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Litigation

CONGRESSIONAL OVERSIGHT OF NANOTECH MAY SHIFT TO REGULATORY FOCUS

As Congress reconvenes in the coming weeks, some observers expect that lawmakers will refocus their attention on the regulation of nanotechnology, after holding hearings last year on research gaps and funding needs posed by the emerging technology.

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NEW NANOTECH LAW SHOULD FOCUS ON LIMITING RISKS, KEY REPORT URGES

A just-released report on addressing risks posed by nanomaterials is recommending that any new law regulating the technology focus on preventing risks posed by the emerging products, as opposed to the remediation of pollution and exposure, which most current environmental laws target.

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LABOR INTERESTS, TRIAL LAWYERS CRITICIZE EPA ASBESTOS ABATEMENT PLAN

A new method EPA is proposing to control waste and emissions from asbestos in buildings being demolished is being criticized by labor unions and trial lawyers, who say the plan may violate worker protection and environmental laws and does not reflect typical demolition efforts involving the contaminant, which is a known carcinogen.

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CITIZENS GROUP FIGHTS ARMY MOVE TO LIFT LIVE-FIRE TRAINING BAN

A Hawaiian community group is asking a federal district court to deny the Army's recent request to lift prohibitions under a 2001 settlement agreement on live-fire training on the Hawaiian island of O'ahu, which the Army says it needs to train troops for Iraq.

The dispute has drawn national attention as an acute conflict between environmental law and military training needs in the post-Sept. 11 world.

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RULING MAY BOOST LOCAL OVERSIGHT OF FEDERAL FACILITY CLEANUPS

A recent federal court ruling enjoining EPA from releasing a proposed cleanup plan for a former military facility until it gives a local government the plan and the data used to support it is a win for municipalities, who have long argued that federal Superfund law entitles them to a greater role in selecting cleanup remedies than EPA has acknowledged, according to observers. The ruling could have an effect at BRAC sites, just as DOD is beginning to implement the 2005 round of base closures.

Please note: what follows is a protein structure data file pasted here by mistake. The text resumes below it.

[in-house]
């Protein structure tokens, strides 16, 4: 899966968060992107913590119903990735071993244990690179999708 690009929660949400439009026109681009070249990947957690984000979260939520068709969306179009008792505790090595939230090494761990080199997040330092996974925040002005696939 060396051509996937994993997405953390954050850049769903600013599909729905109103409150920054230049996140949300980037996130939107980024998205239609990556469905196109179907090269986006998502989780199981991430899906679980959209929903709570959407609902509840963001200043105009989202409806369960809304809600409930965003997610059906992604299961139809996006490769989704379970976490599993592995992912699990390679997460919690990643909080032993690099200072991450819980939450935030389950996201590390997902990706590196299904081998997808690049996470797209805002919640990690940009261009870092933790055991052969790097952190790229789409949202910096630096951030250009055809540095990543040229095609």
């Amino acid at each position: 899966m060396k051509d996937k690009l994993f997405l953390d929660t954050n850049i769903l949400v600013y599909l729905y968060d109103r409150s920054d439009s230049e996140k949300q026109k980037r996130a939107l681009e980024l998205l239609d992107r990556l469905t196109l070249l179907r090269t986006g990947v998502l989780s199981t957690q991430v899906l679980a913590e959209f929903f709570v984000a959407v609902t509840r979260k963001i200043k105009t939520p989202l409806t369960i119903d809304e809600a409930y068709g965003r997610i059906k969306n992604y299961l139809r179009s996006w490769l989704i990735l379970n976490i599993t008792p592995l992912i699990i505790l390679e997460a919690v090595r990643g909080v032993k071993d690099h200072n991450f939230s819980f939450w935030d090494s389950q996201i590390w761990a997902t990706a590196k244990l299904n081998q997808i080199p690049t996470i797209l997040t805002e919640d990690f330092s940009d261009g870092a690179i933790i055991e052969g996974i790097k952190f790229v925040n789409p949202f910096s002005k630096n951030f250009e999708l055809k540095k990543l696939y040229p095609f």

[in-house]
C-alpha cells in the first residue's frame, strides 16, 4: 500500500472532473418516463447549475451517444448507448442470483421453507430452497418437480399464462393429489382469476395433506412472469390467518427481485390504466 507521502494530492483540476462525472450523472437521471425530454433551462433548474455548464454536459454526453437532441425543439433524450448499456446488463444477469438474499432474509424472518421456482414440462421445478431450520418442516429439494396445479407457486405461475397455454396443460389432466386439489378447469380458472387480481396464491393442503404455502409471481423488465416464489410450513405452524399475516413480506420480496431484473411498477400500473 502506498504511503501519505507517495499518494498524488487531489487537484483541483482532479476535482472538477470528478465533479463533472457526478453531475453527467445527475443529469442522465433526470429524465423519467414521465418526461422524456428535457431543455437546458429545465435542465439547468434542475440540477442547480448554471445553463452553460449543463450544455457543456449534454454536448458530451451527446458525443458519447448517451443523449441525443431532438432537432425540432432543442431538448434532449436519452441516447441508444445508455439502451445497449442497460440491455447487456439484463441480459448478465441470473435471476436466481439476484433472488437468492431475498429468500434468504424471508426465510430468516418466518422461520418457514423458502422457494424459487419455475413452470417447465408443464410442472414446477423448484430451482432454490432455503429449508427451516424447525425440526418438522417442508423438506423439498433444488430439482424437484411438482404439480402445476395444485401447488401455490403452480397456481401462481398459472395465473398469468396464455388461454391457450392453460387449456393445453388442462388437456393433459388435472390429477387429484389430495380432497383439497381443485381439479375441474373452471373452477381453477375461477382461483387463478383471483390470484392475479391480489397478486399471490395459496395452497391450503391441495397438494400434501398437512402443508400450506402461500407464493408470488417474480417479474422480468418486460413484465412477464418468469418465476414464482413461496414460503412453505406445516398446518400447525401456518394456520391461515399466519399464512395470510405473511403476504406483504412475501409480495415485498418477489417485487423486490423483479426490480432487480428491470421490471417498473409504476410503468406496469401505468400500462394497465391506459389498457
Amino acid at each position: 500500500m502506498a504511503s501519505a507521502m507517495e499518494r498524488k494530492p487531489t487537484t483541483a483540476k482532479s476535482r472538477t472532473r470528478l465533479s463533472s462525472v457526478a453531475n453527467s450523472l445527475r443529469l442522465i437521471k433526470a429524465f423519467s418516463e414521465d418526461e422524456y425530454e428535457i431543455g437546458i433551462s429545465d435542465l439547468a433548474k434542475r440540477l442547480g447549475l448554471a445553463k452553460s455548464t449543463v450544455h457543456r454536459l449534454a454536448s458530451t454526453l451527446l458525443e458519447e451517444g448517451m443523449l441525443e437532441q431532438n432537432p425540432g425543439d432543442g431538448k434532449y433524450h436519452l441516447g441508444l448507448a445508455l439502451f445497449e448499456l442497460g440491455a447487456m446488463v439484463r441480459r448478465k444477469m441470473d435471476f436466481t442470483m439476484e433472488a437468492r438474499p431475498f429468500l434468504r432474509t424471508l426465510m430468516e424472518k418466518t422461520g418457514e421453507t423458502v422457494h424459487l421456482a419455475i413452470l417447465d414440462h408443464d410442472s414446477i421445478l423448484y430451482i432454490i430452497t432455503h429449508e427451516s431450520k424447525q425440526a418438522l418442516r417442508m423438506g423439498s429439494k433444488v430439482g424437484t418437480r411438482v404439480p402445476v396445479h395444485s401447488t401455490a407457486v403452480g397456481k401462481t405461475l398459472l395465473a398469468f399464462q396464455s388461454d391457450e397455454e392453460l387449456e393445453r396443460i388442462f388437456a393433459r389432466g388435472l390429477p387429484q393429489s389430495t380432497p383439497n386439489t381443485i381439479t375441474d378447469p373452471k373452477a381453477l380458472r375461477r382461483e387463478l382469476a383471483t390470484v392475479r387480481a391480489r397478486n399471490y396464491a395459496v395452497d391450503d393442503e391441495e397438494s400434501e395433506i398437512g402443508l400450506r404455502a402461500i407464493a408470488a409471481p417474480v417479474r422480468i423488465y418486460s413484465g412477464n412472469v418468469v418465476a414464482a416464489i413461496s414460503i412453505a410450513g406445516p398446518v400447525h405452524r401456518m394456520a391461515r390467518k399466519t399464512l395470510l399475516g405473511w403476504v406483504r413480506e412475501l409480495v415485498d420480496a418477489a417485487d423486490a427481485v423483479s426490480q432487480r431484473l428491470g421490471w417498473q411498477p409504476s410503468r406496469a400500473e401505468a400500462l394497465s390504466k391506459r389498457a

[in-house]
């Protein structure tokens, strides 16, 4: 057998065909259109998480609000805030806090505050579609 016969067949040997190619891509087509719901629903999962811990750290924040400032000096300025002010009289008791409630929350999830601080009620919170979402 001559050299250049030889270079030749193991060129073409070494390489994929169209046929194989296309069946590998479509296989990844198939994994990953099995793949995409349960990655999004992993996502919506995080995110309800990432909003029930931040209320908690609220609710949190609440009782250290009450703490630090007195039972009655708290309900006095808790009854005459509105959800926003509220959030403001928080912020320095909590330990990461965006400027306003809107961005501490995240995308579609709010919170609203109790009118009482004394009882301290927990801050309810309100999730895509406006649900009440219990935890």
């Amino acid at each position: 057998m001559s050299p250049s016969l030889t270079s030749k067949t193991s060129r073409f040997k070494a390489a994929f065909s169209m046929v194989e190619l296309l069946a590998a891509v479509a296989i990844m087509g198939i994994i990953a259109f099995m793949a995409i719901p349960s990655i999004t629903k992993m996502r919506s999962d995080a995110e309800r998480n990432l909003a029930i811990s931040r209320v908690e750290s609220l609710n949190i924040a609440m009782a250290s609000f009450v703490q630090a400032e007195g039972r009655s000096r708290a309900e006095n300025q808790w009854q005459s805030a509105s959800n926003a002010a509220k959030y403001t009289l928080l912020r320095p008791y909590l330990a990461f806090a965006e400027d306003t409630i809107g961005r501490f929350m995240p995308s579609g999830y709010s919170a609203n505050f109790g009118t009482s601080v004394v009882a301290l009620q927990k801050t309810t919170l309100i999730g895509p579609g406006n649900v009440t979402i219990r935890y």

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INDUSTRY ATTORNEYS PLAN TO CITE DOD STUDY IN PERCHLORATE LITIGATION

Attorneys for industries targeted in lawsuits alleging perchlorate groundwater contamination are contemplating using a recent Defense Department (DOD) study that suggests Chilean fertilizer imported into the country early in the century could be a significant source of perchlorate contamination, in an effort to deflect legal responsibility for the pollution.

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DOD PERCHLORATE PACT COULD UNDERMINE INDUSTRY BID TO FIX AVIALL

The Defense Department's recent multi-million dollar settlement for perchlorate cleanup costs at a Nevada facility could undermine future industry efforts to have Congress amend Superfund law to overcome limits on parties' ability to pursue cleanup contribution claims following the Supreme Court's Aviall ruling, industry sources say.

Industry sources say that because the case had raised concerns from Senate environment committee chairman James Inhofe (R-OK), the settlement could limit Inhofe's future interest in the issue.

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LANDMARK OKLAHOMA CAFO LITIGATION FACES SUPREME COURT HURDLE

The state of Oklahoma's efforts to hold concentrated animal feeding operations (CAFOs) liable under federal Superfund law for animal wastes is facing a challenge from its neighboring state of Arkansas, which is asking the Supreme Court to intervene on constitutional grounds.

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APPELLATE CALL FOR CORPS BRIEF BUOYS ACTIVISTS' MOUNTAINTOP PERMIT SUIT

A federal appellate court has taken the unusual step of asking the U.S. Army Corps of Engineers to respond to an environmentalists' request that the court reconsider its earlier decision supporting the Corps' controversial program allowing general permits for mountaintop mining -- which has buoyed environmentalists' hopes that the court will reexamine a ruling with broad implications for environmental permitting.

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ACTIVISTS' BRIEF ACCUSES EPA OF REVERSING STANCE IN LANDMARK ESA CASE

Environmentalists are arguing that an appellate court should not re-hear a landmark Endangered Species Act (ESA) case because EPA and the U.S. Fish & Wildlife Service (FWS) are advancing new arguments that are at odds with the agencies' previous statements.

The case, Defenders of Wildlife, et al. v. EPA, et al., is drawing national attention because it broadens EPA's duties under the species law to consider the impact of its actions under the Clean Water Act and other environmental laws.

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